Teaching and learning in higher ed have advanced incrementally alongside rapid changes in technology. Is it time for some radical shifts?
In the last month three universities have licensed EBSCO Discovery Service (EDS) to allow campus users to search across their respective databases, library catalogs, and institutional repositories.
At the CT2010 Executive Summit on July 19 in Boston, the morning session was dedicated to a scan of the IT environment in higher education; the afternoon would focus participants’ attention on leadership issues. Discussions suggested that the trend to exclude top IT leaders from the president’s inner strategic circle was premature and perhaps ill advised. And that CIOs who represent their jobs as primarily or exclusively maintaining IT operations may be missing significant national trends and changes.
Online advising programs can provide critical academic services to distance learning students who otherwise might feel untethered from their schools.
The Association for Authentic, Experiential, and Evidence-Based Learning (AAEEBL) had its first world conference this last week in Boston, co-located with Campus Technology 2010. The group of learning and assessment experts is organized around its members' interest in ePortfolios.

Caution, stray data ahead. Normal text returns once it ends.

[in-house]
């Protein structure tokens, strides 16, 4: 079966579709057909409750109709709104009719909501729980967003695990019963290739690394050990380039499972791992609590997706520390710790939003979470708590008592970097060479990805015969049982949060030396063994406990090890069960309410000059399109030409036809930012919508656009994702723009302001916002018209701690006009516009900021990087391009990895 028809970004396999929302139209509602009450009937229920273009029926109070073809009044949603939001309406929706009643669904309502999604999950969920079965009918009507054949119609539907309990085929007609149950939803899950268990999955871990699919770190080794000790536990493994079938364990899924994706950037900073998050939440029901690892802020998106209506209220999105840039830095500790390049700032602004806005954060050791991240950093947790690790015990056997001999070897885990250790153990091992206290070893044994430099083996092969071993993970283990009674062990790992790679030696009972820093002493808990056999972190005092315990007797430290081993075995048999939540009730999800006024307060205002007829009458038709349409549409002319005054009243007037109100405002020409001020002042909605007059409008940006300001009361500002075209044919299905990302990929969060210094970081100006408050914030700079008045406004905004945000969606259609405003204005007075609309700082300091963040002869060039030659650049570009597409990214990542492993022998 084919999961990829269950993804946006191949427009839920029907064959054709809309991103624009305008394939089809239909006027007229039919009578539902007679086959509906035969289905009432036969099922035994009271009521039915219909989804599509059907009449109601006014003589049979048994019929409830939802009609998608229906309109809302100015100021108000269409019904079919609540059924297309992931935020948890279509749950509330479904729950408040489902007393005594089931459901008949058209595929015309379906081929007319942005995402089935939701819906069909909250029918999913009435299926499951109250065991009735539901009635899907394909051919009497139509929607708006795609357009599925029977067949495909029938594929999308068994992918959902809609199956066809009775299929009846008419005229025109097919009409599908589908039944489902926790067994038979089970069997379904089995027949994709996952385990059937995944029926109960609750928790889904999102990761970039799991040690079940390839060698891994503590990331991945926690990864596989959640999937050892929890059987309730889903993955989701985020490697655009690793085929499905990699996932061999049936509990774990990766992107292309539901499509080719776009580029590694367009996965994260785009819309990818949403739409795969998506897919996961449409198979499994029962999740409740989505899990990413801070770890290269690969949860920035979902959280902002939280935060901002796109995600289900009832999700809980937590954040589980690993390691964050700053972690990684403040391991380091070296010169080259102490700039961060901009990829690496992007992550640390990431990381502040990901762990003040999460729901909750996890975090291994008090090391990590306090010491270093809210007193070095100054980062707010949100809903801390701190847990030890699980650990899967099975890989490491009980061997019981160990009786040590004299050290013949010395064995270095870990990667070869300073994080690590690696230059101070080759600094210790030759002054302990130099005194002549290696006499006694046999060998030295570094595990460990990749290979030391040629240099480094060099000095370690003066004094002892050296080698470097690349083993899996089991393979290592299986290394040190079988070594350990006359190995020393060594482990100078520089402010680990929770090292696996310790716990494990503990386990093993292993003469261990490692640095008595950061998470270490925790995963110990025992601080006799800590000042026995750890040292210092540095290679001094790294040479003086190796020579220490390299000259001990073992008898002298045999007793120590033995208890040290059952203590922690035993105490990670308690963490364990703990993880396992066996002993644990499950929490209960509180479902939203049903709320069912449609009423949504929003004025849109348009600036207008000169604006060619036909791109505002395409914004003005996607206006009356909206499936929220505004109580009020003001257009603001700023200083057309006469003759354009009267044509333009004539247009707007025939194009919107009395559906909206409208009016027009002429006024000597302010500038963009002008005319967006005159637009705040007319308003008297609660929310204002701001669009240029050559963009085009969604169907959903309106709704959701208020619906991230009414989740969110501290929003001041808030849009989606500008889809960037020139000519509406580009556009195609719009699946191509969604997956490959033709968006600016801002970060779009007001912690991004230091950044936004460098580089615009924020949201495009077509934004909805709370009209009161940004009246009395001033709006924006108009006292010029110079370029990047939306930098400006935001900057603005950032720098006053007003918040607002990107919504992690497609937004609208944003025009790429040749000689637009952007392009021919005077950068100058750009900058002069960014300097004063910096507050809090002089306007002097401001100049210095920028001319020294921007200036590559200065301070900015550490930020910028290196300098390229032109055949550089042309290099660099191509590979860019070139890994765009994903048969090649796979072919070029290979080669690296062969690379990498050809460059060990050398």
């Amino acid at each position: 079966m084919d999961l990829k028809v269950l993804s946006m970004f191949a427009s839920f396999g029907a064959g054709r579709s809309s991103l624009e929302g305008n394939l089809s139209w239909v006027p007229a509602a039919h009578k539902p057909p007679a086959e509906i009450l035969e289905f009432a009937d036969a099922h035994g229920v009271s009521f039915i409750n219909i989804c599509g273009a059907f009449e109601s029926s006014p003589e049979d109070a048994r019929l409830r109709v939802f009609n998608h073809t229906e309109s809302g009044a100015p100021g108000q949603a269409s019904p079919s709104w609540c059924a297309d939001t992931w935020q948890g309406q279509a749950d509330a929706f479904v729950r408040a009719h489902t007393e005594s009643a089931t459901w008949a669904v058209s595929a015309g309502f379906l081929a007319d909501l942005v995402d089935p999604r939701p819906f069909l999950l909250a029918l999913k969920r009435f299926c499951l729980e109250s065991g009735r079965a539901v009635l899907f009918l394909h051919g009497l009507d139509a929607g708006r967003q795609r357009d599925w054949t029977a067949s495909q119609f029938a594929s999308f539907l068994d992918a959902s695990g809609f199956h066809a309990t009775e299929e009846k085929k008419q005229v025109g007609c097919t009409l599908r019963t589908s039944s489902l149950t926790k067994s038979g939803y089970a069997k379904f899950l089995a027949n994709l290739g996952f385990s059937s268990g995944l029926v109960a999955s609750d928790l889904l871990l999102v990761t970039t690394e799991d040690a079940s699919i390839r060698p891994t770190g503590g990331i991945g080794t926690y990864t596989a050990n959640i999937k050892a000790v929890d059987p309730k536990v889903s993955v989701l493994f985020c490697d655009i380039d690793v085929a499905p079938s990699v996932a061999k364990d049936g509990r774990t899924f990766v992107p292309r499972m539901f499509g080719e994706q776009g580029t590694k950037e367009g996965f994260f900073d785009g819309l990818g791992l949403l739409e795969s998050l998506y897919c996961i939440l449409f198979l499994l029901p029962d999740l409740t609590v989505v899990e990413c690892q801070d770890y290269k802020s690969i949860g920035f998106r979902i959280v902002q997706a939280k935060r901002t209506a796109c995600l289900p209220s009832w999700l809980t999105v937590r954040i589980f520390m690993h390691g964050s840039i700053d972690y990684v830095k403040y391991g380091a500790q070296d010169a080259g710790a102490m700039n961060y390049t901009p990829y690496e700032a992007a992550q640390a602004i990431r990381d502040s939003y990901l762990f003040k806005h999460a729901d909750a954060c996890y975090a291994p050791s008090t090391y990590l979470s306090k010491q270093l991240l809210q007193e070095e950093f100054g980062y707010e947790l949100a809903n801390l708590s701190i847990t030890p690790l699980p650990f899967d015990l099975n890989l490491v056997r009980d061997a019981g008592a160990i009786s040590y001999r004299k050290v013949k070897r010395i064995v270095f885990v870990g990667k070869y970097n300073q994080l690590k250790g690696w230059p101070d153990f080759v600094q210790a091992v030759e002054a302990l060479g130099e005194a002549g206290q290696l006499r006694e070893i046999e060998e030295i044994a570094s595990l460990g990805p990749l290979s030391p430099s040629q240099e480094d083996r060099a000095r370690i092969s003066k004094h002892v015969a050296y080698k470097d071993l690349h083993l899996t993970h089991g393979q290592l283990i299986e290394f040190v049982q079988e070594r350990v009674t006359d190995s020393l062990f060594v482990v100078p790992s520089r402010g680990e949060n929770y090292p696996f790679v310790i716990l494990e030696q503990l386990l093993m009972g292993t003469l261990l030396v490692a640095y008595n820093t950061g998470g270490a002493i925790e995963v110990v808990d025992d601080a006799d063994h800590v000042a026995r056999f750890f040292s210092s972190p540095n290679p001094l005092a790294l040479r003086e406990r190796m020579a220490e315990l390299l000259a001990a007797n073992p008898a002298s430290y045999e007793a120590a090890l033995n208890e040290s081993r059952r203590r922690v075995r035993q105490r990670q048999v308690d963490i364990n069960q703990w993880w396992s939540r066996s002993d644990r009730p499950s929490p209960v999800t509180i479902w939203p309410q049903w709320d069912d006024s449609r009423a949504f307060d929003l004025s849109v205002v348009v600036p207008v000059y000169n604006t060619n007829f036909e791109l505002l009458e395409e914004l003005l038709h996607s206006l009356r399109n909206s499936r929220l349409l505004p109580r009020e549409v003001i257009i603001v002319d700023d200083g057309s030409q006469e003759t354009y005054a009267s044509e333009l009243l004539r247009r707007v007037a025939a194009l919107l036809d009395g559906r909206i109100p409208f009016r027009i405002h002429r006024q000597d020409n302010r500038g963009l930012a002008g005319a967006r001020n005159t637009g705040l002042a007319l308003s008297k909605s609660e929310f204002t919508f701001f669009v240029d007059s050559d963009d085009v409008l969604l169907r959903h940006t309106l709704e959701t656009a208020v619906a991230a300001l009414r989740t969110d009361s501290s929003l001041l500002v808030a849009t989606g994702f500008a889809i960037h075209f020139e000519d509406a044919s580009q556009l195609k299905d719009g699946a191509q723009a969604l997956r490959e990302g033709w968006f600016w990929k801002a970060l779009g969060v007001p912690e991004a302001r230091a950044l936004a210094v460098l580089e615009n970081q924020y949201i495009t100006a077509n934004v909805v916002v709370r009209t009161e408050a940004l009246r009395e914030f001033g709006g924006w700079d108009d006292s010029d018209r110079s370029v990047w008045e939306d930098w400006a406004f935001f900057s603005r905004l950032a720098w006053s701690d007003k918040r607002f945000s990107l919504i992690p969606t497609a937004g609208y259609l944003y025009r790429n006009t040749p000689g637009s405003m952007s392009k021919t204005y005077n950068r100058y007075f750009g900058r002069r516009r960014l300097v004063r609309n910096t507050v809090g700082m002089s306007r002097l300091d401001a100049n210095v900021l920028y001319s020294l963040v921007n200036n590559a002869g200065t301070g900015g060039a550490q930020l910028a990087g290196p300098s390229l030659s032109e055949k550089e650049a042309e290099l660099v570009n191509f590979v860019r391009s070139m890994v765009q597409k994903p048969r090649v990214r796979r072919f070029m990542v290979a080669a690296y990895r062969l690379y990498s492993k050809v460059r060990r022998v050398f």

In the coming year, Boston's Northeastern University will try a new search technology for its library collections.
Using a three-year, $1.4 million grant from the Defense Advanced Research Projects Agency (DARPA), a team of faculty at the University of Arizona in Tucson is building a new Facebook program intended to help middle and high school students learn how to teach themselves.
In May 2009, the US Department of Education released a meta-analysis of effectiveness studies of online, face-to-face, and blended learning models. The analysis found that online learning produced better student outcomes than face-to-face classes, and that blended learning offered an even “larger advantage” over face-to-face. Technology leaders at the University of Central Florida were not surprised.
A project out of the University of Virginia to get young children comfortable with engineering has been selected as one of 10 winners in a MacArthur Digital Media and Learning Competition. The project, called Fab@School, is intended to teach K-12 students about mathematical analysis and modeling, digital fabrication, and engineering by allowing them to fabricate 3D copies of objects that they've designed themselves.
Marist College’s Director of Academic Technology and eLearning, a Campus Technology 2010 keynoter, talked with CT about potential disruptive changes ahead that may not only alter how we use technology for teaching and learning, but might turn higher education infrastructure on its ear.